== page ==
Although in 1891 Cornelius Vanderbilt’s train tracks to Grand Central Depot had been submerged below Park Avenue for more than a decade, it would be another ten years before millionaires began constructing mansions on the avenue. But the neighborhood was becoming more respectable. Where small butcher and grocery shops and modest homes had stood, rows of Queen Anne rowhouses cropped up, along with French flats—the term used to distinguish upright apartment buildings from tenement houses.
Getting in on the trend was developer Lorenz Weiher. A year earlier he had purchased the entire block of properties fronting Park Avenue on the east side, as well as the house at No. 101 East 75th Street. It was here in No. 101 in 1866 that 12-year old Richard Humphrey lived. That year he blew his middle finger off “by the premature discharge of a pistol which he was loading” in preparation for the Independence Day celebration.
Weiher had the existing structures razed and in their place erected a row of seven brick, stone and terra cotta flats which he gave the impressive name, The Terrace. The structures featured the latest in 1890s taste. Generally neo-Renaissance, they included nubby terra cotta tiles borrowed from the Queen Anne style and incised lines within the two-story brick piers of the fourth and fifth floors, made popular by the Eastlake Movement.
Placing the entrance of the corner buildings on Park Avenue would have caused a logistical problem. The architect would have to bisect the front apartments for the stair and hall; and residents might be faced with a long walk inside. With the entrances placed on the side streets, the two apartments on each floor were separated by the stair hall—providing commodious flats six bays wide on the east and west sides of the hall. The arrangement also provided store space on Park Avenue for the two buildings.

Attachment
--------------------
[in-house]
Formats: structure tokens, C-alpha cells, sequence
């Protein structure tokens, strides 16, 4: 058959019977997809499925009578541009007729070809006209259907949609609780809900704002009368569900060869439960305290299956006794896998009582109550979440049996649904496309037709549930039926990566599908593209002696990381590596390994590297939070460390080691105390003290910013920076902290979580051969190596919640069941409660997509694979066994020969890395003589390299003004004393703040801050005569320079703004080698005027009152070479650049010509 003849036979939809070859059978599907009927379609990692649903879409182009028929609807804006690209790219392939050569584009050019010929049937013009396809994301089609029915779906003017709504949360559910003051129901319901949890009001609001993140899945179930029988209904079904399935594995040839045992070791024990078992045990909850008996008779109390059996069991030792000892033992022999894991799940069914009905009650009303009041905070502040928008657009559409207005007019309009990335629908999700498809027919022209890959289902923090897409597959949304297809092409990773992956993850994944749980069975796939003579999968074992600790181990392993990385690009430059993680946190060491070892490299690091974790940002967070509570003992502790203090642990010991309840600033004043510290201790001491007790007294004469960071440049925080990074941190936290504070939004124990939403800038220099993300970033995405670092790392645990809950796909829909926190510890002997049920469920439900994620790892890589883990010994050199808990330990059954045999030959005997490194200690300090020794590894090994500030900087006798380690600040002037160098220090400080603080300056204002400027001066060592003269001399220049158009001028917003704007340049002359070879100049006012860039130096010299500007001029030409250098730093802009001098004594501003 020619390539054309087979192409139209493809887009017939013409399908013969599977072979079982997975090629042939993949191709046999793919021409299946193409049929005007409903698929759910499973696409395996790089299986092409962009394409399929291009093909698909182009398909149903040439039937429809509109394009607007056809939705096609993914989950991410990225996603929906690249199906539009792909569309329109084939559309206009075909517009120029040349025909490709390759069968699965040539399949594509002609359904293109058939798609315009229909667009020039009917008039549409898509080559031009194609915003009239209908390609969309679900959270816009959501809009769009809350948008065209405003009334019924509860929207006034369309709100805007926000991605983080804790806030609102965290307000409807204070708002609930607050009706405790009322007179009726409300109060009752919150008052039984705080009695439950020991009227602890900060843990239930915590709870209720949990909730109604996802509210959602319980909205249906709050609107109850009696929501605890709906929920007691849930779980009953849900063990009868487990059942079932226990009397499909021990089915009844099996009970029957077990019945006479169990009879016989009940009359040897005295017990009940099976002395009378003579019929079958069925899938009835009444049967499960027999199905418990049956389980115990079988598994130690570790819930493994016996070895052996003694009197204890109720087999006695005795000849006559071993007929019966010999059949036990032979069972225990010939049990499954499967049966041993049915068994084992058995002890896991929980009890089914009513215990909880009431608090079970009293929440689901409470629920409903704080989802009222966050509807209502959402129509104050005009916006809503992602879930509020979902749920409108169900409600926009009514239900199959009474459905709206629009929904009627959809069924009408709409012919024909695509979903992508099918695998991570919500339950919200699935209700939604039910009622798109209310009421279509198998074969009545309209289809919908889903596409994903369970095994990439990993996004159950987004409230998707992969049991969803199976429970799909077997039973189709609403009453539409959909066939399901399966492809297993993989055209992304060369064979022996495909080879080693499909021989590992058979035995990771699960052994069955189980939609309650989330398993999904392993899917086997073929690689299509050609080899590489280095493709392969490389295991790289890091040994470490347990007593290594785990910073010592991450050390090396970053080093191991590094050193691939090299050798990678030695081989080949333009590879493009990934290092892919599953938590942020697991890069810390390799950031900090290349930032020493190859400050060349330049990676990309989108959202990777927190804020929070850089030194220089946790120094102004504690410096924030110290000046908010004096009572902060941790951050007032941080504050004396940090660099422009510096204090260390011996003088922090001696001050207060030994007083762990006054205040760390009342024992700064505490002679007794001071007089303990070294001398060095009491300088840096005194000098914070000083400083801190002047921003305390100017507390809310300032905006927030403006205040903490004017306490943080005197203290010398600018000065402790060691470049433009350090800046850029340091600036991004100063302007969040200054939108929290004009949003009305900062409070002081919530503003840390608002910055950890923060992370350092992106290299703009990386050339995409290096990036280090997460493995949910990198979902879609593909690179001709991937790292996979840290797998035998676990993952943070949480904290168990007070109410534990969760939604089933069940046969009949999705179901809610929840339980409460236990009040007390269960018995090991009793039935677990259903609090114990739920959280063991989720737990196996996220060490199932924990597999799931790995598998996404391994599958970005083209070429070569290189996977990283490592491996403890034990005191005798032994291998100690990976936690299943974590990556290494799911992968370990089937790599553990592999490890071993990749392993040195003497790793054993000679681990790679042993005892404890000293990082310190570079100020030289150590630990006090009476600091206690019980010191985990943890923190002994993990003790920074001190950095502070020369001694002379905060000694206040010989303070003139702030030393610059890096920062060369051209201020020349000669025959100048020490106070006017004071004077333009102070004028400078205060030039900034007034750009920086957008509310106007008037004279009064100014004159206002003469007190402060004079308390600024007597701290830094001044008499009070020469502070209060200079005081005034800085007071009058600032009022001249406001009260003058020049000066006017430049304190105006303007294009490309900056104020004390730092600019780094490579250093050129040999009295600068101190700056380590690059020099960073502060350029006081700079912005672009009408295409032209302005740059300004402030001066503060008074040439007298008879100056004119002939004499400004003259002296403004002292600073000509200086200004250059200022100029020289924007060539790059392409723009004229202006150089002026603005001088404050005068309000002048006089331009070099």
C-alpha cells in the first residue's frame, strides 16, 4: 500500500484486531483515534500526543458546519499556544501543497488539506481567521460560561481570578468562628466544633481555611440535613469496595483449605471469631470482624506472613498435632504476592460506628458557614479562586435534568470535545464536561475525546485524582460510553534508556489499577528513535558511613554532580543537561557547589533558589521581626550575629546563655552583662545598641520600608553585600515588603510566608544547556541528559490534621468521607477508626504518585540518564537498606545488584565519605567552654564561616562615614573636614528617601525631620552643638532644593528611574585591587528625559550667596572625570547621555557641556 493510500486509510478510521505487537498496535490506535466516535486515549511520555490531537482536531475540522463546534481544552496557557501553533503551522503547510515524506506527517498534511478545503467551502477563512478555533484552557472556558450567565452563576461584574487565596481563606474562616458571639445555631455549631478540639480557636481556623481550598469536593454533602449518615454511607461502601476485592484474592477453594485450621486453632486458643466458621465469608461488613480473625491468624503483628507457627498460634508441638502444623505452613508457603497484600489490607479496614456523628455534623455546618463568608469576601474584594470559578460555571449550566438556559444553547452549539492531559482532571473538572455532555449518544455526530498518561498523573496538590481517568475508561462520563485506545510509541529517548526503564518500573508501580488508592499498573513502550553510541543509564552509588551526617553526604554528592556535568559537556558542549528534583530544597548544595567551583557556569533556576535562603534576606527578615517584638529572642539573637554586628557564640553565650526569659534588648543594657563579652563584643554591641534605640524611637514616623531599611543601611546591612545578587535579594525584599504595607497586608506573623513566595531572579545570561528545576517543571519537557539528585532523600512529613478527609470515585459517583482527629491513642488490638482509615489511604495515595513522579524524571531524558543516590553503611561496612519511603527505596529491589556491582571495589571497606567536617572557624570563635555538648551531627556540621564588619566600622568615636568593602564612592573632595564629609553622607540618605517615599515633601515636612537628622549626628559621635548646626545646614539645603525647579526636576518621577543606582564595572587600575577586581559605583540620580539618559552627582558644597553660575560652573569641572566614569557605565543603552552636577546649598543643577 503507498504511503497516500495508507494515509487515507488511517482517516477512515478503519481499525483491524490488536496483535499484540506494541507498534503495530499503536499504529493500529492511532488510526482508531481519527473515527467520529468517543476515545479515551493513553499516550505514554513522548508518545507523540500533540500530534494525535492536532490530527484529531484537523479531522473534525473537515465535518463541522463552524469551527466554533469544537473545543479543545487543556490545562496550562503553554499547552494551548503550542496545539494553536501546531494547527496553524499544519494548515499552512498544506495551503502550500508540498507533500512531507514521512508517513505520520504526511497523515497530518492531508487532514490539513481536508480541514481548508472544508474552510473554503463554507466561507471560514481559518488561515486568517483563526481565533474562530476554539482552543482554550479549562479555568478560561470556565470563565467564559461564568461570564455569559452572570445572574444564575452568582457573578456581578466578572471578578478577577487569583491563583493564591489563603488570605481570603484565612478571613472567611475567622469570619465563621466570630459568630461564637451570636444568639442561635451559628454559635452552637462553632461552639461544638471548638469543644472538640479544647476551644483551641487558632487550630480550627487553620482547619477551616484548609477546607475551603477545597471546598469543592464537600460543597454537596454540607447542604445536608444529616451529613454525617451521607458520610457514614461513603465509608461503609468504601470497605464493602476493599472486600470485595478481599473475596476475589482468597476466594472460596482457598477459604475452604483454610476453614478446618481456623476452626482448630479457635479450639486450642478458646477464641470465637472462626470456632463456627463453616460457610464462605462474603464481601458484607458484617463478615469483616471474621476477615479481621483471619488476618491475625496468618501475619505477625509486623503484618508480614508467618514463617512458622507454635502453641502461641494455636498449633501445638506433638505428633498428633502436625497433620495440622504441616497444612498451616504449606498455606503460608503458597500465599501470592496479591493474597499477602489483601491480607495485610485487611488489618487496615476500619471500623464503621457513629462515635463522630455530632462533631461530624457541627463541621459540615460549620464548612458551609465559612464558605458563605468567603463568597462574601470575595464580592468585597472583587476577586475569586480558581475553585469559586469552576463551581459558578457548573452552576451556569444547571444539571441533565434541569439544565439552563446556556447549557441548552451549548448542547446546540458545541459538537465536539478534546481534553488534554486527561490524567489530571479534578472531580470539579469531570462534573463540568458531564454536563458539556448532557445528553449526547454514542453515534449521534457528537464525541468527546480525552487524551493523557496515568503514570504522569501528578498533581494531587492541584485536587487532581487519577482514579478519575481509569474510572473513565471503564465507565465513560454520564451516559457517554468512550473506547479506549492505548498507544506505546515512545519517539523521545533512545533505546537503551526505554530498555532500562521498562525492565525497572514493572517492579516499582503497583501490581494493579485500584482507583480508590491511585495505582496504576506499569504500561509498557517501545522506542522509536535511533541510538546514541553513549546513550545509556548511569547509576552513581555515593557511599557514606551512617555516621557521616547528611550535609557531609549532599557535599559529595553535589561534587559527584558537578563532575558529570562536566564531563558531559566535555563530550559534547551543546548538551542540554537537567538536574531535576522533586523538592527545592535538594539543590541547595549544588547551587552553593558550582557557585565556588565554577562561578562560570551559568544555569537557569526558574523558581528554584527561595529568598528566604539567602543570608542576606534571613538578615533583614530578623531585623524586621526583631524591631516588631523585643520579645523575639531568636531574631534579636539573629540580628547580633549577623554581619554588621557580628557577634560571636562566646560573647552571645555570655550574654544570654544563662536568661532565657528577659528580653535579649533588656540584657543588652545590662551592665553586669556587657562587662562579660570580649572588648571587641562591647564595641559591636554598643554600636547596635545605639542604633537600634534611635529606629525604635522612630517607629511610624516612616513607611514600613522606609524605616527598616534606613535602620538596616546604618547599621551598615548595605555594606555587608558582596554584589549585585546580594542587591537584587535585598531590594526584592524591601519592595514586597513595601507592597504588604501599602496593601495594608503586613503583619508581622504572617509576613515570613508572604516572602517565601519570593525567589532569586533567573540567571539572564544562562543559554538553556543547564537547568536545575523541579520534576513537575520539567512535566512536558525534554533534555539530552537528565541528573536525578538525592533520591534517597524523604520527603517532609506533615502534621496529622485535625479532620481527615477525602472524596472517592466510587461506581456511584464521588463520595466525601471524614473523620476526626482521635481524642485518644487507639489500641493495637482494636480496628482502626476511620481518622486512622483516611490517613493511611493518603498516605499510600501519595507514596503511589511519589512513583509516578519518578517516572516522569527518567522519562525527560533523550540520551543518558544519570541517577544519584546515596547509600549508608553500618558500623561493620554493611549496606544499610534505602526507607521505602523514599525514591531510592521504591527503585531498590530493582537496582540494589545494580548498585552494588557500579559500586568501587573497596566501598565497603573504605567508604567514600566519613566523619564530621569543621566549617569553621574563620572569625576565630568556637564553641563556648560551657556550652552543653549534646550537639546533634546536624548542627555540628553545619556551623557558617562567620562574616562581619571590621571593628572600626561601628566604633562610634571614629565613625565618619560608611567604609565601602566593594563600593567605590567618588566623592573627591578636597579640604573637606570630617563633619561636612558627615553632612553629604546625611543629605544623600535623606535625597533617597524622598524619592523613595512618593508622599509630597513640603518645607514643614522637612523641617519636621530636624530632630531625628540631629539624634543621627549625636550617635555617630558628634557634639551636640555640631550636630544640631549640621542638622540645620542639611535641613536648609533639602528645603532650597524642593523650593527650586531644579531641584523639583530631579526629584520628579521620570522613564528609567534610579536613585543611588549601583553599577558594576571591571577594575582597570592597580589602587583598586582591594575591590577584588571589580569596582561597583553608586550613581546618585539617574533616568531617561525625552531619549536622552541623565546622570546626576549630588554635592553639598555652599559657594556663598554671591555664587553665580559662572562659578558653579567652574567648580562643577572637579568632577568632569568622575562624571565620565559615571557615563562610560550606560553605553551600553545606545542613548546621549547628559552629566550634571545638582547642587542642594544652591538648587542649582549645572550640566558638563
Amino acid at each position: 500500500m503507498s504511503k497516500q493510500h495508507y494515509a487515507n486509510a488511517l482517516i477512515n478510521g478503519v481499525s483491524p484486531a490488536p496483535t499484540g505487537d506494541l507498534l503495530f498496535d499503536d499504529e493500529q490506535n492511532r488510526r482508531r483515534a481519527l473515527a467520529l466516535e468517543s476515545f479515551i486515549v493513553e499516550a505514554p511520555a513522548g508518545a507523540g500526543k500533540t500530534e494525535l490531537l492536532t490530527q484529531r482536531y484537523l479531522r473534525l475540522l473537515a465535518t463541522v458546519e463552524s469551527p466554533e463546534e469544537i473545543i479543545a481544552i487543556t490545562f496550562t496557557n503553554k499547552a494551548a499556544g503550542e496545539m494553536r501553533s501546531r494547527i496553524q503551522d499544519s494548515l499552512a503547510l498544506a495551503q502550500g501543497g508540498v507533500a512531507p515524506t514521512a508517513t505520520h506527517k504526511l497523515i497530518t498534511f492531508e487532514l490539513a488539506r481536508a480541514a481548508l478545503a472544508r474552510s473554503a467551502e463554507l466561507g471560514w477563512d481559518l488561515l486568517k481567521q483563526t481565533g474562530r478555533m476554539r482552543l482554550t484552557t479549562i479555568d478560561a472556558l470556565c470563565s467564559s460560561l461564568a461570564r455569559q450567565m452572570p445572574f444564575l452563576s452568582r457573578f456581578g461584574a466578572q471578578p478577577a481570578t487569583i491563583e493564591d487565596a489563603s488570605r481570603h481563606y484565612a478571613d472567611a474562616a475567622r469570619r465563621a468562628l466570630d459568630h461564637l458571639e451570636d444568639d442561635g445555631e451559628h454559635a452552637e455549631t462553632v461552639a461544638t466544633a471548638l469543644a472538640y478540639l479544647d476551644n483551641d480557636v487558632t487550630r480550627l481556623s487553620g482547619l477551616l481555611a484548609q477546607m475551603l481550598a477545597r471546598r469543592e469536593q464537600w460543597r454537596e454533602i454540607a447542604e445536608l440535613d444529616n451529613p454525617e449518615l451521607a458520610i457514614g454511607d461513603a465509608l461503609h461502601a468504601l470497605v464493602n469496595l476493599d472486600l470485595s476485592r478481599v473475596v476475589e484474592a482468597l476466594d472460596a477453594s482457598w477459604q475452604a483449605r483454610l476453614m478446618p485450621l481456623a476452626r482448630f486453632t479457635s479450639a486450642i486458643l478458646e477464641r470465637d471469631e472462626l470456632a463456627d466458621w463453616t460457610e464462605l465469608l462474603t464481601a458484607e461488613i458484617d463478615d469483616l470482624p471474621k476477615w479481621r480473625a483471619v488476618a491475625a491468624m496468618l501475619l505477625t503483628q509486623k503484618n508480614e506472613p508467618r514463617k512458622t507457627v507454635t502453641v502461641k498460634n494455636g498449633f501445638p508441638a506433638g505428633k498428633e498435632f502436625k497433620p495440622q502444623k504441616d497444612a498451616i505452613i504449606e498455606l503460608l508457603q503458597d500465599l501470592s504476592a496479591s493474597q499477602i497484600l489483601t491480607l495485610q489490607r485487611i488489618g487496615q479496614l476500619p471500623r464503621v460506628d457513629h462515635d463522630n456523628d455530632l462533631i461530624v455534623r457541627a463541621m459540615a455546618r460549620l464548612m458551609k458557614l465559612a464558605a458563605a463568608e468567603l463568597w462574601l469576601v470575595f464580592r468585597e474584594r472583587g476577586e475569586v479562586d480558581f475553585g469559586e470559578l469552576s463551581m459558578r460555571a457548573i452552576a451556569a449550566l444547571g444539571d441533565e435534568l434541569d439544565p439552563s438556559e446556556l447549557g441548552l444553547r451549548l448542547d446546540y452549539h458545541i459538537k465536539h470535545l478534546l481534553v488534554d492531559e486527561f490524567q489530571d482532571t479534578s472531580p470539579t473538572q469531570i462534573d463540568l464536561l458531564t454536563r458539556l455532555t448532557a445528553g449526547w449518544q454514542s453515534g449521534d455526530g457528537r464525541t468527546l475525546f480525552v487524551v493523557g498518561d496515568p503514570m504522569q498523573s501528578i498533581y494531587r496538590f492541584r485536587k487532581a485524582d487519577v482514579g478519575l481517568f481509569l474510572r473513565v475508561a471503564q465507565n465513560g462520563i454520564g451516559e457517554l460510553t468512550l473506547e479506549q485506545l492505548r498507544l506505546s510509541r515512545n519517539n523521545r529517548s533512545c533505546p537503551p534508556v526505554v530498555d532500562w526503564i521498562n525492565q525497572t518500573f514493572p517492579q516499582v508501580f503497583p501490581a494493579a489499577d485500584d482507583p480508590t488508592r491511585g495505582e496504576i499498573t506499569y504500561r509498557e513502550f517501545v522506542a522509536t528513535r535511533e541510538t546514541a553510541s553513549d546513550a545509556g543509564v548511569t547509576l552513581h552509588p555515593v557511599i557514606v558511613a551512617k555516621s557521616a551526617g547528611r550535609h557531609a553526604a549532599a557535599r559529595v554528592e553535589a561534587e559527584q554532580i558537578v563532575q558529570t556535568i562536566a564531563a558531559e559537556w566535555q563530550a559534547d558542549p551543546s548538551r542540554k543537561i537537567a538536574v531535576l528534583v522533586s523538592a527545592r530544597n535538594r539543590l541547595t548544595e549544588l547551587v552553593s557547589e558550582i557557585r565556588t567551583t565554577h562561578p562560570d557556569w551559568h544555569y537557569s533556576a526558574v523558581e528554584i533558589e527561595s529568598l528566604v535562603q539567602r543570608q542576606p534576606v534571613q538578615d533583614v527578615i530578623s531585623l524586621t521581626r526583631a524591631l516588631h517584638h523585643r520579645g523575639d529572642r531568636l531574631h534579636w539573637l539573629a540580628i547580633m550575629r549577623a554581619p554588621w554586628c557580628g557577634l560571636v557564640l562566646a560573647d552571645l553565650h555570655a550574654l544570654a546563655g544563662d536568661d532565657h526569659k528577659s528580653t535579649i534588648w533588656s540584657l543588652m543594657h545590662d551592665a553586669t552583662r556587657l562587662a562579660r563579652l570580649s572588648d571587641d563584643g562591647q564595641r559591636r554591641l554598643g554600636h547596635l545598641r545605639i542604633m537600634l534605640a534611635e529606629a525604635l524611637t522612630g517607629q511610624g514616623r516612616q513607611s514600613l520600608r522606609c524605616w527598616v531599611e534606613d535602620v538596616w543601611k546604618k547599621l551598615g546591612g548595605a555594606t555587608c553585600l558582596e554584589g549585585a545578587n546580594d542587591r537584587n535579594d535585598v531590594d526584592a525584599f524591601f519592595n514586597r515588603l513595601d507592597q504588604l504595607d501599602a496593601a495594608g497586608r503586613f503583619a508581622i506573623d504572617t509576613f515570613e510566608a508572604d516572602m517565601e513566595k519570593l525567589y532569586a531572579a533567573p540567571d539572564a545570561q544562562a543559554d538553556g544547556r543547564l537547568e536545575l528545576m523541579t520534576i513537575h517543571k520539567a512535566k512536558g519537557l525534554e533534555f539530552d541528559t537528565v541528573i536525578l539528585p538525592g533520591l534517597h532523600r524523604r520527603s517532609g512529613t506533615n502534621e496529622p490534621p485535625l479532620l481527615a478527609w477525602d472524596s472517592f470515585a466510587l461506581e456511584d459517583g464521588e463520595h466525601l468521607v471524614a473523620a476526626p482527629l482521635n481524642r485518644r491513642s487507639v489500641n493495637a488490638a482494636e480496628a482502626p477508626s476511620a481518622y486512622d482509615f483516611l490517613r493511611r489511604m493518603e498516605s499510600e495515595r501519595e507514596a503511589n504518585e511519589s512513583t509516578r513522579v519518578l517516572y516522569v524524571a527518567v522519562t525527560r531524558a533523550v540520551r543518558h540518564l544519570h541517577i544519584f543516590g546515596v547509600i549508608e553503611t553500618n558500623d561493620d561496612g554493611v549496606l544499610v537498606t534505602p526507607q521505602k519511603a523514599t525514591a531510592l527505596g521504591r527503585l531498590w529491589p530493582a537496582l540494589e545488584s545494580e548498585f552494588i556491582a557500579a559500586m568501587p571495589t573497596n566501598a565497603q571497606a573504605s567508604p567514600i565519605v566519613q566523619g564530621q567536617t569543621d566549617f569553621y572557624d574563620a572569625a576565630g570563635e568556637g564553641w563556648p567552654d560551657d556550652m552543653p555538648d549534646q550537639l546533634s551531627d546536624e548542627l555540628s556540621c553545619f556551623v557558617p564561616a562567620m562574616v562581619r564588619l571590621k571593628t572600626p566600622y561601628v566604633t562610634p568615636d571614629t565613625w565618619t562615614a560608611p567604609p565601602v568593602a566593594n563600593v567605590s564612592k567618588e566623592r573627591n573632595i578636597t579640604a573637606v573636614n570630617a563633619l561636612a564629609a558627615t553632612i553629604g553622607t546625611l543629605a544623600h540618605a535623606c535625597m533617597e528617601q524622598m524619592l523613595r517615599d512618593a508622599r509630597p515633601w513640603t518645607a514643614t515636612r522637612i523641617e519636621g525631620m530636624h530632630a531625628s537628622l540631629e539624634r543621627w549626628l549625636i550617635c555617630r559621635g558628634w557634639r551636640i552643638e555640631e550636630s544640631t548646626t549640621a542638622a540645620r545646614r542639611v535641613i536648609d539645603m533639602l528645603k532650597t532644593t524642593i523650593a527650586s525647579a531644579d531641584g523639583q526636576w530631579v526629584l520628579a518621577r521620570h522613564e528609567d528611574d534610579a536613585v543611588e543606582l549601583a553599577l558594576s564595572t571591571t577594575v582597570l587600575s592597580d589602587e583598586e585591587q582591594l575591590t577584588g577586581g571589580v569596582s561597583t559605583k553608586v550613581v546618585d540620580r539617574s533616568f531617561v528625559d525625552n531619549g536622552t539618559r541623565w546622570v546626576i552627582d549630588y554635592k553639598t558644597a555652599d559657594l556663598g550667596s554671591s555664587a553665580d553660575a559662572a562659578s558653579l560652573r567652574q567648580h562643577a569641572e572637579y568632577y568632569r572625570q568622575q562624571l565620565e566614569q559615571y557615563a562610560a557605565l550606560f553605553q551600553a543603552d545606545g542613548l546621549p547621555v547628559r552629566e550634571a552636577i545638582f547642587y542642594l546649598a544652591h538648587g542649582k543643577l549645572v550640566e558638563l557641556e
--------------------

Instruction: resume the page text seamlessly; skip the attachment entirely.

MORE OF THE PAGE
Weiher’s $170,000 project was completed in 1891 and No. 101 East 75th Street, the southern anchor building, filled with a variety of tenants. They were seemingly comfortable businessmen, like Nathaniel White who ran a watch business on Maiden Lane, and Louis N. Lake, a grain broker.
Hendrik-Dirk Kruseman Van Elten was also among the first residents. Born and trained in Holland, he was an established landscape artist before first exhibited at the National Academy of Design in 1866. By the time Van Elten moved into No. 101, his European style had become heavily influenced by the Hudson River School.
The comfortable financial conditions of the residents was reflected in Sophia Stitzer’s brush with a burglar on September 9, 1896. When the widow returned home that afternoon, she realized that her door had been forced open. As she entered, a man rushed past her and down the stairs.
Sophia Stitzer was right behind. She caught the attention of a policeman and 40-year old Frank Coleman was promptly arrested. The burglar was searched and The New York Times reported that “$700 worth of watches, jewelry, and diamonds was found on him.” Although not all of the loot was Sophia’s (he had robbed the flat of Milton Pemberton at No. 101 East 78th Street the same day), the haul would amount to over $18,000 today.
The retail space at No. 101 was home to Heinrich F. Holtorf’s grocery store. The German-born immigrant lived upstairs with his wife, Christina, and their three children. Like almost every other resident, they had servants—Gertrude Hecker was their cook and teenaged Freda Hense helped with the children.
By 1902 J. B. Henck, Jr. lived here. He was a member of the Appalachian Mountain Club and apparently he found the racket of city life a distressing contrast to the calm of forest hiking. On January 15, 1906 the New-York Tribune published his letter to the editor regarding the annoying whistles of Hudson River boat traffic.
“Whatever tends to reduce the wear and tear of nerves in a great city is worth serious attention, and that is my excuse for asking space to suggest what I believe would be a practicable substitute for the constant tooting of whistles on our rivers and harbors,” he began.
Henck suggested connecting the ship’s whistle cord to a pulley fastened to a shuttered lantern. “Then whenever the whistle was blown the light would be uncovered, and there would be a flash for every toot.” Henck suggested that after awhile, river captains would become accustomed to the lights and the annoying whistles would no longer be necessary.